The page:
No label. Self-owned. Self-made.
San Jose rapper, songwriter, producer, and chess master
It’s not every day that a person can come across a song that name-checks world chess champ and eccentric recluse Bobby Fisher. It’s even more remarkable that one of them would be a hip-hop single performed by a tribally tattooed rapper from downtown San Jose.
Rey Resurreccion is a rapper, songwriter, and producer. He is also a chess master and chess teacher. Today, with seven EPs and full-length releases to his name and his first major tour behind him, supporting Oakland stars the Hieroglyphics, the 28-year-old is coming into his own as an artist.
As you might expect of a rapper and a (chess) player, Rey’s lived a life of contrasts. When he was four, his parents divorced. Weekends were spent at his mother’s house in middle class Blossom Hill. The rest of the week, he lived with his father near Monterey Road, a neighborhood Rey describes as being on “the rougher side of San Jose.”
“Yeah, I’d spend my time getting into trouble with all the bad kids,” he says, laughing.
Soft-spoken, focused, and palpably exuding a strong work ethic (coffee is his drug of choice, like a student trapped perpetually in finals week), it is difficult to imagine the man ever having the time to get into trouble now.
Monterey Road is the subject of Rey’s 2010 song, “The Hometown,” performed with DJ Cutso of The Bangerz. The backing is a Mexican banda, an almost drunkenly maudlin wailing of brass, over which Rey conjures idyllic images of urban life: ice cream trucks, cookouts, flea markets, first crushes, gang bangers. If you replace the mariachi oompah with the jangle of the music hall, “The Hometown” is uncannily similar to Madness’ “Our House”—both bittersweet and unabashedly sincere love letters to homes that many would find neither so homey nor so lovable.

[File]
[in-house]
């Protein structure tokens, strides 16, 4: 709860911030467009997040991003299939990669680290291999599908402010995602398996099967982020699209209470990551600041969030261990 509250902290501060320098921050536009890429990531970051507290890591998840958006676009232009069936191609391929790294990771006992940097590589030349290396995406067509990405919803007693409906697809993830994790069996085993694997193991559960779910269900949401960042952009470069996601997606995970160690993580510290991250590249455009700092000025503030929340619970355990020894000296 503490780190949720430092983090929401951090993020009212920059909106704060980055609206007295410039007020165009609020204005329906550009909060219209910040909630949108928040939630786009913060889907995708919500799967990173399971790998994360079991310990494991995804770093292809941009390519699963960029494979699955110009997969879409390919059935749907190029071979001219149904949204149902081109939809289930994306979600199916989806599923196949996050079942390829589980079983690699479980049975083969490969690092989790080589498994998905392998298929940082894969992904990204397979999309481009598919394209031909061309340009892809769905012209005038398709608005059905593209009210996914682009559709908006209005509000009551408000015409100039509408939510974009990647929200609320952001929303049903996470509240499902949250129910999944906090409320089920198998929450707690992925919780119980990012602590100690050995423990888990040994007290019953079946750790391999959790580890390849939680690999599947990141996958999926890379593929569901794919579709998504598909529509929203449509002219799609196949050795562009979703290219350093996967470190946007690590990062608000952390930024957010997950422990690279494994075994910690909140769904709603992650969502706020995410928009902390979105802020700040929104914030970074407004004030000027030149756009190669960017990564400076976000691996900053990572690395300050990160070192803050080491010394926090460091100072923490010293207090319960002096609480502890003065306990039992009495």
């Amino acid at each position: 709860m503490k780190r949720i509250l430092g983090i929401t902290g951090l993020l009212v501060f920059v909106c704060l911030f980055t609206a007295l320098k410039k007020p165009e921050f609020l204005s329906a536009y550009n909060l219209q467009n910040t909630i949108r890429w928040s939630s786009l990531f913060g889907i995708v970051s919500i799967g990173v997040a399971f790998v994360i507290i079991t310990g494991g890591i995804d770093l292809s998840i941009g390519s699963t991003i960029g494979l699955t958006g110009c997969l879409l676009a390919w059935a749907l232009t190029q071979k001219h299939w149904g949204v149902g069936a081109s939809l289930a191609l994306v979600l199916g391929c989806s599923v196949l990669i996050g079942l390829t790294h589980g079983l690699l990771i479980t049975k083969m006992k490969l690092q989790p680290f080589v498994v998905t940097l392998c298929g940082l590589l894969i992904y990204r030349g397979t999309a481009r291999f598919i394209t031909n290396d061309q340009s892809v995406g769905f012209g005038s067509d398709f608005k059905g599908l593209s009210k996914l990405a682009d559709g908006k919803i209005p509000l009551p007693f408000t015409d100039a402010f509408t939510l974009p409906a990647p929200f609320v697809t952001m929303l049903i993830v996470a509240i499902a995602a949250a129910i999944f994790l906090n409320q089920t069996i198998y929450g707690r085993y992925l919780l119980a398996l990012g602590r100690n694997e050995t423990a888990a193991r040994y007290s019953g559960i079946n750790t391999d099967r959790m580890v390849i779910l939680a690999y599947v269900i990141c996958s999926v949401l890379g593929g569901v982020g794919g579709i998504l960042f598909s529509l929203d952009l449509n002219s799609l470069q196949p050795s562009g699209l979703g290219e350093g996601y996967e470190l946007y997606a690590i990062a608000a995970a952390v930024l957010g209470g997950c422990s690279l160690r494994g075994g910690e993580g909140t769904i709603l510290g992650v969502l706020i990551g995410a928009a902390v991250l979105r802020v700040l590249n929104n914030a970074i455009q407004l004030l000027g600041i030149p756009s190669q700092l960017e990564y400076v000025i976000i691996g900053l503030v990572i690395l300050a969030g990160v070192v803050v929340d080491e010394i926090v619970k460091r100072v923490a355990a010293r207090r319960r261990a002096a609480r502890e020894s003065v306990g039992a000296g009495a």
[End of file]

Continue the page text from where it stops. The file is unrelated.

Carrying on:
In one of the fleeting shadows that cross the piece, Rey alludes to being a member of the only Filipino family in a Hispanic neighborhood. It is just another example of the artist as anomaly. But far from the alienated rock-and-roll rebel he might have become, Rey Resurreccion is more a bridge builder and cultural interpreter, someone who moves easily between the contradictions of his life and who has a knack for bringing people together. He has collaborated often with Bay Area hip-hop act The Bangerz and producer Nima Fadavi, and he has ties to local clothiers Cukui and Breezy Excursion.
Beneath his good-natured diplomacy, however, there is steel. “With the business side of music, I’m very strategic. It’s always a battle. It’s always about going to war and having that state of mind to come out on top.” So speaks the voice of a chess master.